Posts Tagged ‘Values’

HomelessIt is the most natural thing in the world to be self-centered – from the time we enter the world completely dependent on others (yet focused only on our needs), to the time we draw our final breath (most likely still clinging to what we want). It’s natural. But not everything natural is good.

As I observe the world around me this Christmas season, I see the usual uptick in charitable activity – bells ringing beside buckets of coins at store entrances, more volunteers than any of the other 11 months of the year at homeless shelters and elsewhere, Christmas baskets given for the needy, and angel trees with names of those who can use a little boost from other generous, kind souls. That is all good, and I am grateful for giving hearts that make a positive difference in the lives of others at any time of the year, but especially around Thanksgiving and Christmas.

You and I both probably know some remarkable people who live their lives as models of generosity – not just during December, but year-round. It’s just the kind of people they are. Some that come to my mind are my parents and grandparents and some dear souls I’ve known from churches I’ve been a part of through the years. I like to think I’m the giving type, but compared to some others I’ve seen in my life, I know I have a long way to go.

It’s no easy transition to make from that perfectly natural self-centeredness to one that takes more pleasure in focusing on others. Consider just a few scenarios that illustrate what I mean…

  • Someone is talking to you with the expectation that you are listening, but your mind is wandering about other things, perhaps about what you’re about to say, but maybe about things far removed from the conversation. How do you shift your attention back to the one talking?
  • You’re approached on the street by someone asking for spare change, but you’re in a hurry, you don’t want to get involved, you don’t have any change or small bills, and you don’t want to part with the larger bills you just got from the ATM. Do you get involved or just shake your head “no” and walk away?
  • Your child or grandchild approaches you with something he/she wants to do for a few minutes, but you have a long list of things you were hoping to get done before bed. What do you do?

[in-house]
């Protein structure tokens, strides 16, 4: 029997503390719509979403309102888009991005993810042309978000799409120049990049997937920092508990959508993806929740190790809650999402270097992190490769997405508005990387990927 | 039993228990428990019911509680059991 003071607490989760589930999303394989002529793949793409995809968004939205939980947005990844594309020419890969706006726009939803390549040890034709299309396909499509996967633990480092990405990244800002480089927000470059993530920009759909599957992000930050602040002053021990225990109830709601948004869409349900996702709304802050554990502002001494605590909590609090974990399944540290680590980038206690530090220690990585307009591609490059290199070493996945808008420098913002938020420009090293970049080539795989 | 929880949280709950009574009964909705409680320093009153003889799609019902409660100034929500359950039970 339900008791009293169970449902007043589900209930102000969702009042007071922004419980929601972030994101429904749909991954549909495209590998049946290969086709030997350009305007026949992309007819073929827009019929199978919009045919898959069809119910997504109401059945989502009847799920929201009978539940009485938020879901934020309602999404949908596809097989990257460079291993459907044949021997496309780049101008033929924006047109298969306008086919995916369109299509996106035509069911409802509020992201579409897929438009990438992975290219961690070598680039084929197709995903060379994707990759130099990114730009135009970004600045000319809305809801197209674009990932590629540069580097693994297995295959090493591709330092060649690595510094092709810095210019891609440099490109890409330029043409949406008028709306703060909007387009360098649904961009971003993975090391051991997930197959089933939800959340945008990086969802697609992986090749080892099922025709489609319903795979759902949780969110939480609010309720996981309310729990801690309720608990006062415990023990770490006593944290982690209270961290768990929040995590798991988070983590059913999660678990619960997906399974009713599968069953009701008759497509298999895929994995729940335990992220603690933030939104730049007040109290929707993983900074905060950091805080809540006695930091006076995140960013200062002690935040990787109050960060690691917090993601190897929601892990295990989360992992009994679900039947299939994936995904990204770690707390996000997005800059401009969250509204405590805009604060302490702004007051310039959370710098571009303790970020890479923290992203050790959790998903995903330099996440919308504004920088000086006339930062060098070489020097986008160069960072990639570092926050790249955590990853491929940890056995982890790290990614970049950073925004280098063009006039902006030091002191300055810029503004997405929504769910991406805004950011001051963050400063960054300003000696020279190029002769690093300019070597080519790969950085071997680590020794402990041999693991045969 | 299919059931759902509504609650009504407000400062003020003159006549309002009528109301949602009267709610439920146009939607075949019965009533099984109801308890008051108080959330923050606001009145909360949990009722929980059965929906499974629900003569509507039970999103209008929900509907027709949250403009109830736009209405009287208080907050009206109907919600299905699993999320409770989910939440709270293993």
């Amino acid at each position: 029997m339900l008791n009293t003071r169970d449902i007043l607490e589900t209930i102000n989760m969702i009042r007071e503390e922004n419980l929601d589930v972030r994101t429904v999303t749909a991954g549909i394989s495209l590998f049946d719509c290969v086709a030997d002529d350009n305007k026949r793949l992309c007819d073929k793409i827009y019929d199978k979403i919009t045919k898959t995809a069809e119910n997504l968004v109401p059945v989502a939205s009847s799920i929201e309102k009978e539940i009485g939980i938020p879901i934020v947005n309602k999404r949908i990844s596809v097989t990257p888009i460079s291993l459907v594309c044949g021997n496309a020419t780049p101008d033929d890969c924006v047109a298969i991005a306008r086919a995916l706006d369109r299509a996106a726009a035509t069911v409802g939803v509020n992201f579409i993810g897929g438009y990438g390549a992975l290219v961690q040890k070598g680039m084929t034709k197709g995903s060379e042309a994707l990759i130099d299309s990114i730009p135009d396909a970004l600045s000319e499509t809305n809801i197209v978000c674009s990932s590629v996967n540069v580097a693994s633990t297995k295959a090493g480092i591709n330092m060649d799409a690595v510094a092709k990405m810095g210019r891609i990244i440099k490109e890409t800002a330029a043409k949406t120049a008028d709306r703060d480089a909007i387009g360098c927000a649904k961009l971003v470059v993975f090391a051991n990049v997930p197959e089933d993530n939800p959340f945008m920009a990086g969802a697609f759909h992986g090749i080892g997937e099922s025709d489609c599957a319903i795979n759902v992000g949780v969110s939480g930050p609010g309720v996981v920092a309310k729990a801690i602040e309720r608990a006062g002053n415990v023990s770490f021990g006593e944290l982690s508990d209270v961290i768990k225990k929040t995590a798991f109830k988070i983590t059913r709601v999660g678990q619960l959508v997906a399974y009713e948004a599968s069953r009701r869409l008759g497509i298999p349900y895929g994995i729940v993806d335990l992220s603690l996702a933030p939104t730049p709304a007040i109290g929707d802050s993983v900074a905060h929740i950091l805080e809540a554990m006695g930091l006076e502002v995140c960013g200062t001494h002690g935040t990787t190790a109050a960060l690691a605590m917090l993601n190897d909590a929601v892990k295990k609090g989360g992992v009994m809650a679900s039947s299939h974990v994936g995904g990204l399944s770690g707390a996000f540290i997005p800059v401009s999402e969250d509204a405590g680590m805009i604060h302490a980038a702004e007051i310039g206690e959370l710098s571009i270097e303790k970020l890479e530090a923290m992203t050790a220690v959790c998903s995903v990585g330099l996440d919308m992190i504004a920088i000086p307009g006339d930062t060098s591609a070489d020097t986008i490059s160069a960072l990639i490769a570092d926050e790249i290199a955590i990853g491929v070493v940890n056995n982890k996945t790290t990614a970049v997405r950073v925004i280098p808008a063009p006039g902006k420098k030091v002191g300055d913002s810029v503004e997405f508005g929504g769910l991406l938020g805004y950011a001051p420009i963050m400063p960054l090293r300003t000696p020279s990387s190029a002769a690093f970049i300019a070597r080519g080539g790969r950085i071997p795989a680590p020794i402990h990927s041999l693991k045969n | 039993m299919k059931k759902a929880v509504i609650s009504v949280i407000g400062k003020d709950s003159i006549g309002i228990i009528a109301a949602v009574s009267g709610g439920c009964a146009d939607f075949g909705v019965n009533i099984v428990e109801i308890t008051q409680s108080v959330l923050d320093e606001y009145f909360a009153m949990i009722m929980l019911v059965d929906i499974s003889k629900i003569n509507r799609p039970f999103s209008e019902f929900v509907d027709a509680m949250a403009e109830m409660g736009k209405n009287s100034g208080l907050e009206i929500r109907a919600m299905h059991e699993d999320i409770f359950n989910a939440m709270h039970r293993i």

• A coworker asks for help with a project and your own to-do list is just as long for work as it is for home, but you’re the best person to help. Will you put in those overtime hours to help others succeed and not just get your own work done?
  • Your spouse has had a hard day or week and could use some tender loving care. Do you come through or do you just carry on as usual?

Being other-centered isn’t natural. In fact, it’s hard. Very hard. It takes time. It’s inconvenient. It costs you something – effort, time, money, emotions. But it’s worth the price. It makes us more of who we were put on this earth to be. It makes a real difference in the lives of others, leaving our world a little better than we found it.

Moving toward other-centeredness is a continuous effort. We won’t arrive at the final destination this side of heaven, but it behooves us to keep working at it.

How other-centered are you? What can you do today to move one small step in that direction?

earthWhat is your worldview? Can you articulate it? Do you understand what the term means?

Here’s one definition: “The overall perspective from which one sees and interprets the world” ( That perspective may center around a philosophy, religious faith, self-constructed set of ethics or other criteria an individual deems most right and valuable in understanding and living life.

As I sit back and observe the differences between people, the frequent and openly hostile conflicts in the realms of politics and social issues, it comes down as I see it to a matter of conflicting worldviews and the resulting differences in values and actions consistent with those worldviews. How we see things around us and how we interpret what is happening in the world depends on our worldview. We then act (usually) in sync with our own worldview.

Naturally, worldviews can collide just as easily as some can live in relative harmony with others. I agree with the following from Michael Lind:

“A worldview is a more or less coherent understanding of the nature of reality, which permits its holders to interpret new information in light of their preconceptions. Clashes among worldviews cannot be ended by a simple appeal to facts. Even if rival sides agree on the facts, people may disagree on conclusions because of their different premises.”

As a Christian, I try to have a biblical worldview. Like anyone else, I’m sure I stray from my ideal at times. I don’t claim to have and know the biblical worldview. Mine is informed by my understanding of what the Scriptures teach and the firm belief in the absolute authority of those Scriptures as truth for all people for all time. The values that guide my life therefore are drawn from that worldview and the actions that result day in and day out should be consistent with that way of seeing and interpreting the world around me. (If you’re curious about whether you have a biblical worldview or not, you might be interested in this quiz on the topic.)

It is important for me to remember daily that it is unreasonable for me to expect others who do not share my worldview to believe or act in accordance with my worldview. They are living lives consistent with their worldview – not mine. Likewise, those with worldviews conflicting with mine do not have the right to expect me to adjust my beliefs and actions to accommodate their worldview. That is not to say that all worldviews are equally worthy of adoption. It is just an acknowledgement that we don’t all share the same one.